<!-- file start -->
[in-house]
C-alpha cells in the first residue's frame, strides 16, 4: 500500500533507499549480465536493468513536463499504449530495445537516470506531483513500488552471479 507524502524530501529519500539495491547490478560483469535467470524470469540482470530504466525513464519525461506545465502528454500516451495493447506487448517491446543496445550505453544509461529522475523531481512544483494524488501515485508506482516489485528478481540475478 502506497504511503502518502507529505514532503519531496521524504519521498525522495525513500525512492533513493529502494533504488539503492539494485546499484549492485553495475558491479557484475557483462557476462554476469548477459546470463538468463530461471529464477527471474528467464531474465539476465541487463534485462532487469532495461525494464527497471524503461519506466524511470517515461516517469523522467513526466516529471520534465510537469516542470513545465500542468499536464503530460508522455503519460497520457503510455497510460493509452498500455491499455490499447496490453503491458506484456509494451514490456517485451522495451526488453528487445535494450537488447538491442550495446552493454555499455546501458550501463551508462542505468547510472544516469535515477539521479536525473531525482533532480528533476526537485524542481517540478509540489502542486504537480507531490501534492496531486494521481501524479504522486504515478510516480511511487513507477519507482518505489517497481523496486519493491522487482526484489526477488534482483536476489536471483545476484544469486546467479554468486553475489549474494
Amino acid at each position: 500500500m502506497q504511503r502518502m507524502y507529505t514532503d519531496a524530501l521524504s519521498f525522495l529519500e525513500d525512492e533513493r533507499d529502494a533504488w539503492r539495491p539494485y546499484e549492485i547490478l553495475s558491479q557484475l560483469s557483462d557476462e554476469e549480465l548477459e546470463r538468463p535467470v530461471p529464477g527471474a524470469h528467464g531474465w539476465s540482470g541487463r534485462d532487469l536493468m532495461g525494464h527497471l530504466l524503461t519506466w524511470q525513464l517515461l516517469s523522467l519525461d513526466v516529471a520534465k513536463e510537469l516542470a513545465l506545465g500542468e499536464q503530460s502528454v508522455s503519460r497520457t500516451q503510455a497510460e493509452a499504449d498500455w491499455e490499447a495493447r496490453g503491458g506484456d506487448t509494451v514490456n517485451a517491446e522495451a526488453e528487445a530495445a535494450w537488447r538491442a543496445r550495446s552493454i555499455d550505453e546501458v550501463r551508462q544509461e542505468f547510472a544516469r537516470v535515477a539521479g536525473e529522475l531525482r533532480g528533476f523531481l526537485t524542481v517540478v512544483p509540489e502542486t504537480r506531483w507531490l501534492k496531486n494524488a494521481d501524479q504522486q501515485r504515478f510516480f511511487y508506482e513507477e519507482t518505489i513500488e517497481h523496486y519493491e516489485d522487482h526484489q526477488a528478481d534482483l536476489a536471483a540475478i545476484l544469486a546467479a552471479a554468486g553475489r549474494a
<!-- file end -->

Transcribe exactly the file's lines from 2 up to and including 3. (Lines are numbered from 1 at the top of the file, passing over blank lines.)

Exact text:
C-alpha cells in the first residue's frame, strides 16, 4: 500500500533507499549480465536493468513536463499504449530495445537516470506531483513500488552471479 507524502524530501529519500539495491547490478560483469535467470524470469540482470530504466525513464519525461506545465502528454500516451495493447506487448517491446543496445550505453544509461529522475523531481512544483494524488501515485508506482516489485528478481540475478 502506497504511503502518502507529505514532503519531496521524504519521498525522495525513500525512492533513493529502494533504488539503492539494485546499484549492485553495475558491479557484475557483462557476462554476469548477459546470463538468463530461471529464477527471474528467464531474465539476465541487463534485462532487469532495461525494464527497471524503461519506466524511470517515461516517469523522467513526466516529471520534465510537469516542470513545465500542468499536464503530460508522455503519460497520457503510455497510460493509452498500455491499455490499447496490453503491458506484456509494451514490456517485451522495451526488453528487445535494450537488447538491442550495446552493454555499455546501458550501463551508462542505468547510472544516469535515477539521479536525473531525482533532480528533476526537485524542481517540478509540489502542486504537480507531490501534492496531486494521481501524479504522486504515478510516480511511487513507477519507482518505489517497481523496486519493491522487482526484489526477488534482483536476489536471483545476484544469486546467479554468486553475489549474494
Amino acid at each position: 500500500m502506497q504511503r502518502m507524502y507529505t514532503d519531496a524530501l521524504s519521498f525522495l529519500e525513500d525512492e533513493r533507499d529502494a533504488w539503492r539495491p539494485y546499484e549492485i547490478l553495475s558491479q557484475l560483469s557483462d557476462e554476469e549480465l548477459e546470463r538468463p535467470v530461471p529464477g527471474a524470469h528467464g531474465w539476465s540482470g541487463r534485462d532487469l536493468m532495461g525494464h527497471l530504466l524503461t519506466w524511470q525513464l517515461l516517469s523522467l519525461d513526466v516529471a520534465k513536463e510537469l516542470a513545465l506545465g500542468e499536464q503530460s502528454v508522455s503519460r497520457t500516451q503510455a497510460e493509452a499504449d498500455w491499455e490499447a495493447r496490453g503491458g506484456d506487448t509494451v514490456n517485451a517491446e522495451a526488453e528487445a530495445a535494450w537488447r538491442a543496445r550495446s552493454i555499455d550505453e546501458v550501463r551508462q544509461e542505468f547510472a544516469r537516470v535515477a539521479g536525473e529522475l531525482r533532480g528533476f523531481l526537485t524542481v517540478v512544483p509540489e502542486t504537480r506531483w507531490l501534492k496531486n494524488a494521481d501524479q504522486q501515485r504515478f510516480f511511487y508506482e513507477e519507482t518505489i513500488e517497481h523496486y519493491e516489485d522487482h526484489q526477488a528478481d534482483l536476489a536471483a540475478i545476484l544469486a546467479a552471479a554468486g553475489r549474494a